When asked about Century guard Kevin Steadman, South Carroll boys basketball coach Doug Goff leans on his day job to find the proper words.
Goff, a math teacher, puts most of Carroll's basketball crop on an "Algebra 2" level.
Steadman? He's "AP Calculus."
He's also Times Boys Basketball Player of the Year for the second year in a row.
Goff's Cavaliers finished second in the county to Steadman and the Knights, who have won back-to-back county titles. It's been difficult for any of Carroll's teams to take Century down over the last two years — the only county program to earn victories against Steadman's club over the last 26 regular-season games has been Francis Scott Key.
"Kevin is a winner," said Century coach George Wunder, who has worked with Steadman through summer basketball camps long before the standout arrived at the school as a student. "He's kind of been a winner his whole life. He just knows how to win basketball games."
The senior Steadman is really at the top of his "class" in Carroll.
This season, he averaged a county-best 22.6 points per game. He finished third in rebounds for the Knights (4.9 per game), second in assists (2.8) and first in steals (1.6). He shot 51 percent from the field during his senior campaign, 47 percent on 3-pointers. To round things out, he hit 73 percent of his free throws.
Steadman was just the second player in school history to eclipse the 1,000-point mark, and became Century's all-time leading scorer by the season's end with 1,262. He's done it all with a jumper that few in the county could guard, especially with time running off the clock. He also had a knack for driving through traffic, welcoming the contact and getting to the line.
"I definitely think it was a big part of my game, obviously," Steadman said of his shooting ability. "I always like to think that I could also get it to the hole some, too. Shooting kind of helped with that. If they knew you were a good shooter, they're going to want to close out."
A player who shoots at such a high percentage gives opportunities for the rest of his teammates to make an impact as well.
"I've seen many kids put up numbers," said Wunder, a veteran coach who was at Century for Matt Duerr's 2009 Player of the Year season as well. "He's just so efficient out there, which made the other guys better. He didn't have to take a ton of shots to get his points."
Steadman said he'll carry those individual marks in his memory forever. But, what he'll think of most when his basketball days are over won't be the amount of times he scored 35 or more points in a game (three, most in school history), the number of times he hit six or more 3-pointers in a game (three, also most in school history) or the number of games he accumulated double-digit points from the foul line alone (three, you get the idea).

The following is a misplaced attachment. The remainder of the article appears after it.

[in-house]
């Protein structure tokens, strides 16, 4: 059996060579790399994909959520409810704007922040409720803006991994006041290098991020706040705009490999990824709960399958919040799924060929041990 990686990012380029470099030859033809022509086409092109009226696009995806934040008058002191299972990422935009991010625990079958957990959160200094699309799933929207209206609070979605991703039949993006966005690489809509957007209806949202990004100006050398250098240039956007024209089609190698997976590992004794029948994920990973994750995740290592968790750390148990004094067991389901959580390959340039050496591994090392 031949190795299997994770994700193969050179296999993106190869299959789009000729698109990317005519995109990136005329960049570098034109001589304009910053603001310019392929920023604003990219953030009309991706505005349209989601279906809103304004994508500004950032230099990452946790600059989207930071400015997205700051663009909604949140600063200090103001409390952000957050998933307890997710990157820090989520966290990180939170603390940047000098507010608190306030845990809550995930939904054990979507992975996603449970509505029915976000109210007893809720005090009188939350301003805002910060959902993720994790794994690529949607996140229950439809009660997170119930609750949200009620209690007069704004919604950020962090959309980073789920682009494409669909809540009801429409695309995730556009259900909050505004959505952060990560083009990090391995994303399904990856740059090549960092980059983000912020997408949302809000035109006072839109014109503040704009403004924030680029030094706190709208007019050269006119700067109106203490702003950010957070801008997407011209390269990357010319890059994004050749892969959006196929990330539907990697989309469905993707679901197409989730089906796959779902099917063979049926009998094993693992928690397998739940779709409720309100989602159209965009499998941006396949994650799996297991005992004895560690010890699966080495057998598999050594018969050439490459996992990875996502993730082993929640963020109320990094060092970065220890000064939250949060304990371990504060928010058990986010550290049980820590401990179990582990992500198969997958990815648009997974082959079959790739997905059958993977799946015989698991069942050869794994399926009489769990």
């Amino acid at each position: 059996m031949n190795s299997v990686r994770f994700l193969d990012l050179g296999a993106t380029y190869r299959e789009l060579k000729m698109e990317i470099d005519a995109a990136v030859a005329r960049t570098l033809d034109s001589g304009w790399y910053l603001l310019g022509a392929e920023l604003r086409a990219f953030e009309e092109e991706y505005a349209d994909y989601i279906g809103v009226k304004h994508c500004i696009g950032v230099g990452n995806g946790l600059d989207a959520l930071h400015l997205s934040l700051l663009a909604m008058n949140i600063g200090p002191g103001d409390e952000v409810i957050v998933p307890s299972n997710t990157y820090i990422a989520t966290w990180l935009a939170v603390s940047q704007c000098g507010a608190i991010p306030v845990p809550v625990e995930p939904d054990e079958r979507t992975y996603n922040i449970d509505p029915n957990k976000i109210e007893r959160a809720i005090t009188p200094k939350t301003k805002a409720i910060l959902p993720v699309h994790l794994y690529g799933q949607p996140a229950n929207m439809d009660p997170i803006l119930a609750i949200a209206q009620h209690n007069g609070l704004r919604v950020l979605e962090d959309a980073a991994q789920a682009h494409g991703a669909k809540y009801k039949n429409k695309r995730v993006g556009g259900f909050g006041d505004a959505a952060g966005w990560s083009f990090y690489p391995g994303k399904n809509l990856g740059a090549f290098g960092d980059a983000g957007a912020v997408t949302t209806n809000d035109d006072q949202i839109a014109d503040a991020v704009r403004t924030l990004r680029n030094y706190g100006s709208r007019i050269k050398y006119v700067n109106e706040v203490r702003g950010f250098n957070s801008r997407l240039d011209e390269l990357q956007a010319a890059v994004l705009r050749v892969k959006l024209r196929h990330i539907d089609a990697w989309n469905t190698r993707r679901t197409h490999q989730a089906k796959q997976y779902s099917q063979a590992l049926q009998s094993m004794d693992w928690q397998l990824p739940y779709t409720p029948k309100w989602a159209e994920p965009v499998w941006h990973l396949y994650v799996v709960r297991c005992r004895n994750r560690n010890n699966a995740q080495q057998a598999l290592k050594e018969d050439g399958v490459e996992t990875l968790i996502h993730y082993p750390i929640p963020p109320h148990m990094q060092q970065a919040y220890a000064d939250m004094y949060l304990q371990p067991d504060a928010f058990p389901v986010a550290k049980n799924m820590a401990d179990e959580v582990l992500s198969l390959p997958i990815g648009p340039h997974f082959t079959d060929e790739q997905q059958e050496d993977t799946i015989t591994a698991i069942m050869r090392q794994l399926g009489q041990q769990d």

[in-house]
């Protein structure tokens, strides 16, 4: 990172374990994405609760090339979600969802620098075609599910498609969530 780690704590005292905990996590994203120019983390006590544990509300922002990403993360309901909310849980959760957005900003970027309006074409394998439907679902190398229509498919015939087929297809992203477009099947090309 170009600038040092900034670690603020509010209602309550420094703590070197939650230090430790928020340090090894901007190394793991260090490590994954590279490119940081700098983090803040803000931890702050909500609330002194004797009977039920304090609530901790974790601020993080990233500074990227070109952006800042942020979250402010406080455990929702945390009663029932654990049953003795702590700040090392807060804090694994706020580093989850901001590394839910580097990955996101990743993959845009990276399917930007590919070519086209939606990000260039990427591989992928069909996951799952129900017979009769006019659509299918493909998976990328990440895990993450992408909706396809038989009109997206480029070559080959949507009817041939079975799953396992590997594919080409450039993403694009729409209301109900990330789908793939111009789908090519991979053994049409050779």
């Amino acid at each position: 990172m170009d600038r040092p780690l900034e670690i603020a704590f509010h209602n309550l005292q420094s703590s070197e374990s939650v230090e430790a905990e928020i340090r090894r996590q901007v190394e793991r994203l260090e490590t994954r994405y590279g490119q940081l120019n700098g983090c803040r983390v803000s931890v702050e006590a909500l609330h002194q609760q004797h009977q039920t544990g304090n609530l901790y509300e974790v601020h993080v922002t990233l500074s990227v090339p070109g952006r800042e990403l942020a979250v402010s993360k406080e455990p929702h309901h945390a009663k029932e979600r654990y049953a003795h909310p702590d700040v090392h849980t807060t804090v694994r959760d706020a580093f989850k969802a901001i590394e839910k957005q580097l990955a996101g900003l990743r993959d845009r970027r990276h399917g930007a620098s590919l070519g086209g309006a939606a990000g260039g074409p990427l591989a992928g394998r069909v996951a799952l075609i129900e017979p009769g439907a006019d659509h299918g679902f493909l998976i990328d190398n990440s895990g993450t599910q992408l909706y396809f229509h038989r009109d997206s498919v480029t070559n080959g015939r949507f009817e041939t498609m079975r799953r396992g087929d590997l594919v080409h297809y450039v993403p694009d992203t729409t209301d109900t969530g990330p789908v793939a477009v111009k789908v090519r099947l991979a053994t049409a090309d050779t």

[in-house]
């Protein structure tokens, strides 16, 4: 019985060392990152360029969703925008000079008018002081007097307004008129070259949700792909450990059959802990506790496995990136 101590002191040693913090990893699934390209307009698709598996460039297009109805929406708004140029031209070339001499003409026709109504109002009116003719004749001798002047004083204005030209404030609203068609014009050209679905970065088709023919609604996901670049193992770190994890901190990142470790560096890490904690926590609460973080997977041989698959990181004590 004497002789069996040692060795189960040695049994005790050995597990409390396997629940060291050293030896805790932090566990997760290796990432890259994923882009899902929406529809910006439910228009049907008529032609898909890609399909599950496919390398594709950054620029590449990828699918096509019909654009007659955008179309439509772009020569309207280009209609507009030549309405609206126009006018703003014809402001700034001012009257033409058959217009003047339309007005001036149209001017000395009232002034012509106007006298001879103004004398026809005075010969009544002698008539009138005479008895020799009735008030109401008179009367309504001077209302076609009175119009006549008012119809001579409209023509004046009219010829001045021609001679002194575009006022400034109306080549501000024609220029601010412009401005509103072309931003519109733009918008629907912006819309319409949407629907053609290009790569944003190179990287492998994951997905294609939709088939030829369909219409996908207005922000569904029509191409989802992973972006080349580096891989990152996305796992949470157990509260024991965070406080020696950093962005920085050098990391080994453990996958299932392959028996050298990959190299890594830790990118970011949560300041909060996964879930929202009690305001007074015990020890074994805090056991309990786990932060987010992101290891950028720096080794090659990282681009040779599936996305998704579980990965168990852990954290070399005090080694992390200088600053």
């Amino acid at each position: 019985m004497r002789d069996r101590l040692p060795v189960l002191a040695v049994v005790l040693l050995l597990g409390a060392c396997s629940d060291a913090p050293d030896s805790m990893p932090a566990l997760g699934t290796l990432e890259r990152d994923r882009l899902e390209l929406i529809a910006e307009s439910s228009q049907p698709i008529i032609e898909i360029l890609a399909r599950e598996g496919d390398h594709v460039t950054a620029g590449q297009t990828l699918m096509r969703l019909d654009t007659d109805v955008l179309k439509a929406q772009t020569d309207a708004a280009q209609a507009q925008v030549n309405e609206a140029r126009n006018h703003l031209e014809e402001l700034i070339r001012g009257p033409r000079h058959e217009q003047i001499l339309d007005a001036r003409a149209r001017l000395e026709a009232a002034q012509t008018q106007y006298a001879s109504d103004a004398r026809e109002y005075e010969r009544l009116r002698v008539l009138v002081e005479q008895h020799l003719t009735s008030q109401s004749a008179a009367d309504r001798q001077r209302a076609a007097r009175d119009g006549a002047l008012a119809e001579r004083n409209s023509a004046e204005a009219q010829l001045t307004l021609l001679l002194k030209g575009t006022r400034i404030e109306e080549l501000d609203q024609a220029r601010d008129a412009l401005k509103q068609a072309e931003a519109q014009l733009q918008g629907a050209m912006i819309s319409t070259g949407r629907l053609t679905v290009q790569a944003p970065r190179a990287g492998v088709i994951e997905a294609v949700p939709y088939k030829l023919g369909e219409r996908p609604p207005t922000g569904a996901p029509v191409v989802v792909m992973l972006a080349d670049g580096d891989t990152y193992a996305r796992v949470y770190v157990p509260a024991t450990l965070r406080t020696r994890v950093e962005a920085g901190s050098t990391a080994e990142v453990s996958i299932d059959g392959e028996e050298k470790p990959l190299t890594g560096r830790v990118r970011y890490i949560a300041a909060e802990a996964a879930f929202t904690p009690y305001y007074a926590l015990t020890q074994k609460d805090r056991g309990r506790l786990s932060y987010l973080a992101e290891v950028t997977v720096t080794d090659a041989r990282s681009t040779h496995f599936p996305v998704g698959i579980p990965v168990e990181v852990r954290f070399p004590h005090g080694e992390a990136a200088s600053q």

Steadman has been steadfast that his accomplishments are thanks in large part to the work of those around him.
"It's a lot better to be able to celebrate with somebody," he said. "I worked hard to get to where I am. My teammates, I'm never going to top thanking them for what they did. My coaches as well. That's what really drives me."
That's been the way Steadman has carried himself over the last two seasons. Through dozens of interviews following outstanding individual achievements, he'd rather talk about the ball screens longtime teammates like Brooks Decker or Brad Schuler made, or the persistence of players like Drew Clark in the post.
"He's definitely not boastful," said Larry Costolo, Century's bookkeeper and scoreboard operator who has seen every high school game Steadman has ever played. "I've never heard him beat his chest after a good game."
Steadman has played basketball at nearly a year-round pace for the past few years, perfecting his craft while still getting gym time with his best friends and teammates. Now he's moving on, unsure at the moment of his next move.
For the last few months, he was fairly busy trying to get Century to the University of Maryland's Xfinity Center for the state semifinals. That dream came to an end on March 9, when Oakdale took down the Knights in the 2A West Region final — a game in which Steadman scored 35 points and hit seven 3-pointers.
On one hand, he'd like to attend a larger university and enjoy the college experience.
"Growing up, I always thought I'd go to college, probably go to a big school, root for a football team, stuff like that," Steadman said.
But then there's his love of the game that afforded him so many opportunities over the years to mature as an athlete, and as a person.
"[I'm] growing to the idea of playing in college," he said.
Steadman is considering getting into coaching at some point, but first, he'd like to enter the business and finance world, where math will become important once again.
Wunder said he has "absolutely no doubt" that Steadman could play at the next level. But, whatever decision the standout guard chooses, his coach said he's sure the player's character will remain the same.
"He does it on the court, he's a role model off the court," the coach said after the team's postseason loss to the Bears. "He does it the right way. He's humble. He's everything in a role model and a leader that we need for our program."